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Healthcare Hero: Cassie Flanagan

October 19, 2021

Cassie Flanagan has worked and volunteered at SeriousFun Children’s Network camps for more than five years, starting as a camp counselor and then volunteering as a nurse this past summer at Double H Ranch in New York. This year, after moving to Ohio, she volunteered at Flying Horse Farms for the first time and we are thrilled she has joined our volunteer medical team! Learn more about Cassie and why she’s a Healthcare Hero.

My name is Cassie and I currently work in Adult Oncology as a Nurse at The Cleveland Clinic. I am originally from Albany, NY, so I worked as a camp counselor at Double H Ranch in New York for five years and volunteered there as a nurse this past summer.

After moving to Ohio, I was excited about the opportunity to volunteer as a nurse at Flying Horse Farms for Family Camp this past year! I felt so welcomed by all the staff, volunteers, and families.

Camp has absolutely shaped who I am as a person and as a medical professional. I could fill a book with all the stories and ways camp has positively influenced me. I personally find camp to be so restorative. Yes, the days are full of activities and as medical volunteers we work hard to sprinkle in needed medical care without taking away from the camp fun. However, seeing kids try new things, make new friends, and blossom into their own unique personalities makes the days feel not long enough!

When I leave camp, I go back to the hospital feeling more hopeful and energized. Sometimes I get so used to the hospital environment, it's easy to forget patients may have physical, emotional, and social challenges I might not see when they’re in-patient. Through camp, I get a well-rounded view of what it is like to apply practices in the hospital and adjust them to life outside the hospital, giving kids a feeling of “normalcy” they don't always feel when at school and with their peers.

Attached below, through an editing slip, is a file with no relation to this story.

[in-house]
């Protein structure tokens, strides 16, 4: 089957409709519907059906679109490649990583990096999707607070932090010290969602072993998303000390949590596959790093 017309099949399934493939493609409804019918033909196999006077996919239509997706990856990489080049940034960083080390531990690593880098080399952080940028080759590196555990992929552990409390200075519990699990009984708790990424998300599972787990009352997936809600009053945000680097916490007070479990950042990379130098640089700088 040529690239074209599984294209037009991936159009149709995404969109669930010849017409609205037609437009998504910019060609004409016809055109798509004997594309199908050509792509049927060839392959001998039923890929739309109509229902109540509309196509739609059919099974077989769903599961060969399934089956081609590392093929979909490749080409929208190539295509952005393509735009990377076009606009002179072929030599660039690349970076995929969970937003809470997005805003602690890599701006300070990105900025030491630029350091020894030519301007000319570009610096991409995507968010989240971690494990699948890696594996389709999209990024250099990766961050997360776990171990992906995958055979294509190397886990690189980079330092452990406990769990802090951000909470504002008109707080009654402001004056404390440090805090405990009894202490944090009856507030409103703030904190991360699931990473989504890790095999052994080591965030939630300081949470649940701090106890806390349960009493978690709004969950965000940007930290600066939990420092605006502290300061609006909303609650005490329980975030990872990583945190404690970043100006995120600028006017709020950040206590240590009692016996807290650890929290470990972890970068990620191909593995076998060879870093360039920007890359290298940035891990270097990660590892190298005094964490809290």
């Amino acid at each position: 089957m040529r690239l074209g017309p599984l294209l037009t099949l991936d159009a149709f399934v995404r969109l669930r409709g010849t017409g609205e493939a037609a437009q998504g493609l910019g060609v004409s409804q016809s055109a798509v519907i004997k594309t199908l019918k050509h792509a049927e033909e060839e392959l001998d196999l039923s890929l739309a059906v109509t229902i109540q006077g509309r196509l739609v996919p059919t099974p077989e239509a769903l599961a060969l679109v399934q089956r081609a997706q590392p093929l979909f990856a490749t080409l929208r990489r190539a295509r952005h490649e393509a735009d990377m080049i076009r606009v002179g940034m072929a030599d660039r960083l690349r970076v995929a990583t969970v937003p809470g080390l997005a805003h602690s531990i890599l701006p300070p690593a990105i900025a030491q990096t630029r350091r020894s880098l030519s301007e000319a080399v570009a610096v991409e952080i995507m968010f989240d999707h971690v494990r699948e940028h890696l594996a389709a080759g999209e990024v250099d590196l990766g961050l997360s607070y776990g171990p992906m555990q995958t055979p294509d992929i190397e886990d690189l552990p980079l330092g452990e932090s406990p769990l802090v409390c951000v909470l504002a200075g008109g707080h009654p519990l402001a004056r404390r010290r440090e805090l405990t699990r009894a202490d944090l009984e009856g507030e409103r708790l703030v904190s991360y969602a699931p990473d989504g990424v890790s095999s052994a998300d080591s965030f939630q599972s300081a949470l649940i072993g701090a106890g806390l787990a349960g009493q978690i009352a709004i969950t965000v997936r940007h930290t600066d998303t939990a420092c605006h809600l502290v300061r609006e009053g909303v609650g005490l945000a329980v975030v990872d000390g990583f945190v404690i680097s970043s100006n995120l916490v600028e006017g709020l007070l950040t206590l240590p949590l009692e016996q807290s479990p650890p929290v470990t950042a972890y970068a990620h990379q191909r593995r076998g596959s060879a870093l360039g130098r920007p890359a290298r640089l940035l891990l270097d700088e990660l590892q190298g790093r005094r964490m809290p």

There is also an unspeakable joy in being able to see kids celebrate their successes as they catch a fish or try the ropes course. In the hospital we are used to seeing patients when they are not feeling well, so being able to watch them be brave in camp activities and not just hospital procedures or tests is so encouraging.

I love celebrating camper “firsts.”

I’ve seen a few campers learn to swim at camp and celebrated with them. Seeing kids grow in independence and confidence brightens my day and I reflect on those moments often. I have had multiple campers who have learned how to self-infuse medications at camp. They learn from the nurses and the older campers also have opportunities to help younger kids learn too!

Another beautiful thing about camp is seeing the kids form connections and bonds with each other. So many campers have never met another child with the same diagnosis, so the feelings of isolation really start to fade away as they share stories of similar experiences. The campers also are so good at cheering each other on and encouraging one another. For many campers, they are used to talking with adults, especially their nurses. It is crucial for their emotional and social development that they feel seen, heard, and validated by their peers. For so many kids they find their community in camp.

Camp is truly something you have to experience in order to believe in the magic that is Camp. I encourage anyone who believes that play brings healing and that it can truly be done in a medically safe way to volunteer for camp. The folks who volunteer and go to camp wholeheartedly love being there and want nothing more than to share in the camp love and magic! Camp is the time to get silly, creative, and meet others with an extraordinary amount of kindness!